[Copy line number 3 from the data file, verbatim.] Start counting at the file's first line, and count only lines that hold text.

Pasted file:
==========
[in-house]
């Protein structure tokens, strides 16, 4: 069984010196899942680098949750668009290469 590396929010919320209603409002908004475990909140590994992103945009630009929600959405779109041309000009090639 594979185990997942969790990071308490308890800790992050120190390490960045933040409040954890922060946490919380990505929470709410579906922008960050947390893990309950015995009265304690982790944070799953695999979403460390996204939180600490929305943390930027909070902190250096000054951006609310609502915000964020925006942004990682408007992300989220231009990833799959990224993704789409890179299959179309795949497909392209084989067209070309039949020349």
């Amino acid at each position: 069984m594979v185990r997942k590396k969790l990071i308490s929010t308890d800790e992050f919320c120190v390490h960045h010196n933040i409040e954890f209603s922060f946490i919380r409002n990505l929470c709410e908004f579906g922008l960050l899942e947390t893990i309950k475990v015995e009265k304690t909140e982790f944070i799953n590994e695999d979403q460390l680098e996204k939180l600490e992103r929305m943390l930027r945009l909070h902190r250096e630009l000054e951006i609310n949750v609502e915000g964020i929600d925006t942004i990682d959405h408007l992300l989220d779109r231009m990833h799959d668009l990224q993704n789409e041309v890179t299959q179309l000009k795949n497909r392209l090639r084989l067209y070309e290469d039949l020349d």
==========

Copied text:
């Amino acid at each position: 069984m594979v185990r997942k590396k969790l990071i308490s929010t308890d800790e992050f919320c120190v390490h960045h010196n933040i409040e954890f209603s922060f946490i919380r409002n990505l929470c709410e908004f579906g922008l960050l899942e947390t893990i309950k475990v015995e009265k304690t909140e982790f944070i799953n590994e695999d979403q460390l680098e996204k939180l600490e992103r929305m943390l930027r945009l909070h902190r250096e630009l000054e951006i609310n949750v609502e915000g964020i929600d925006t942004i990682d959405h408007l992300l989220d779109r231009m990833h799959d668009l990224q993704n789409e041309v890179t299959q179309l000009k795949n497909r392209l090639r084989l067209y070309e290469d039949l020349d």